After all has been made right, ask them if they are happy with the results. If they are, avoid immediately seizing the opportunity to ask them for a testimonial again.
This would seem disingenuous and as though the only reason you even addressed the issue was to secure their cooperation.
Two weeks to a month later it should be safe to ask if they'd like to provide a testimonial. If they say yes, you're in an even better situation than you would have been in had they agreed in the first place.
Now there's a new level added to the testimonial in question.
This customer can now provide feedback on your responsiveness to issues and the company's ability to solve problems quickly.
They can point out how you went above and beyond for them in their hour of need. This would speak volumes to prospects, given the weight put on customer service interactions throughout the business world.
Build Up to Asking For Customer Testimonials
If you're worried about asking some of your larger clients for a testimonial video, you aren't alone.
And thankfully, you don't have to be direct and ask up front to receive a testimonial video. Sometimes that's not the right way to go, given the temperament of your specific customers.
Asking them for a video can put customers on the spot and make them uncomfortable. Ideally, the acquisition process should be a no pressure situation and you can ask for a testimonial without having to bombard them.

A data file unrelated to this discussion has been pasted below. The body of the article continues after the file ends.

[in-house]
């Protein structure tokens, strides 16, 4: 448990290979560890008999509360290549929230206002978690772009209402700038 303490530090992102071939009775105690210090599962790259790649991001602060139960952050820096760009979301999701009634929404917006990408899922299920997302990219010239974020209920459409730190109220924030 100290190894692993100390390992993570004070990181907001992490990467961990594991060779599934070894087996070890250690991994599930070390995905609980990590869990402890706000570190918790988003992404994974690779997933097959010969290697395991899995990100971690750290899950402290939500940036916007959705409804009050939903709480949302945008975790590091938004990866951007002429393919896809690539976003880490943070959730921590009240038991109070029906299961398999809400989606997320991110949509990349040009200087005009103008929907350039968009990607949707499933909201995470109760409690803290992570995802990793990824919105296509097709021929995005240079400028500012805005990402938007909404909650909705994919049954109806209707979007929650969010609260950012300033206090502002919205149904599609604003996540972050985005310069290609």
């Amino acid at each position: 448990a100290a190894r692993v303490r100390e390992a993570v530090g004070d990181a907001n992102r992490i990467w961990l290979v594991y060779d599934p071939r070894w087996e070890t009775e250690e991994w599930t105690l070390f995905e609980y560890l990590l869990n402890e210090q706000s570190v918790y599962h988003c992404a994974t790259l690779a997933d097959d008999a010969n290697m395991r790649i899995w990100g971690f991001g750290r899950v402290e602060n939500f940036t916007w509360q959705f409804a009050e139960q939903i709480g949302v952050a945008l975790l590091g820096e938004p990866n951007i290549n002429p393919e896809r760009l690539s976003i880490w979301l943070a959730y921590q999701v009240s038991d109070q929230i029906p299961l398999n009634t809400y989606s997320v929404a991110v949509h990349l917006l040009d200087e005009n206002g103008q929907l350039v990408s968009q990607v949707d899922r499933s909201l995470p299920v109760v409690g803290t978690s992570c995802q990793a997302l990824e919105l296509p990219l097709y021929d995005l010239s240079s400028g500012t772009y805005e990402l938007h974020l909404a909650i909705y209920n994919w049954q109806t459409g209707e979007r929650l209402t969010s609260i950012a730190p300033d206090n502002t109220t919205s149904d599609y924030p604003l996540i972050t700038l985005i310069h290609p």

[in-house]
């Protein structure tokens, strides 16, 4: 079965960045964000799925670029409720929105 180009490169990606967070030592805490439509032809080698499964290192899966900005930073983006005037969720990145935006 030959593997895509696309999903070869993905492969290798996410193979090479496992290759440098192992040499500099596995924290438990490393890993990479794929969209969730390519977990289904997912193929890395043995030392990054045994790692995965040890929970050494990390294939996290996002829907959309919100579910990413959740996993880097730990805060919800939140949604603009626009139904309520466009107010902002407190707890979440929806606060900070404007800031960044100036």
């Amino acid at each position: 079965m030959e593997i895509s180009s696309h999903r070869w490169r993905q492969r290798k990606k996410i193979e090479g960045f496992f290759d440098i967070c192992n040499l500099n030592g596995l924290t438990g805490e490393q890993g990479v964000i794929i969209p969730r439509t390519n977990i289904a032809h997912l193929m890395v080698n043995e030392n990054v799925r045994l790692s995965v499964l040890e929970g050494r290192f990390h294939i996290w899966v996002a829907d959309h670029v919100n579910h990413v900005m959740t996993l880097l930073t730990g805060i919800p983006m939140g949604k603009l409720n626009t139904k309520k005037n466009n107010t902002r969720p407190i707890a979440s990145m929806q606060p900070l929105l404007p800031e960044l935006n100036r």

First, ask the customer how things have been going for them since the last time you've spoken. Review any results with them and take careful note of what they are saying.
When they're done, summarize with them what you were just told. Go over all of the ways that they just told you they are happy with your service and make sure that you've got the whole story right.
Then, ask them casually if they'd be willing to talk about this on camera.
Sometimes it's easier to make the request after the customer has already preached your praises in private. It's a far easier transition than coming right out and asking for a testimonial with no warm-up conversation.
This tactic also makes it easier for you to determine if there's some kind of a problem with your service.
It's better to find out up front and work to resolve it immediately before asking an unhappy customer to praise you on camera.
Remember, your customers are incredibly important and above all else, you want to maintain their business. To that end, don't irritate or annoy your customers in pursuit of a customer testimonials.
A good rule of thumb is to never even slightly jeopardize their continued patronage. If you received a "maybe" from them, make sure you always follow up politely. A nice gentle touch conversation via email would be ideal.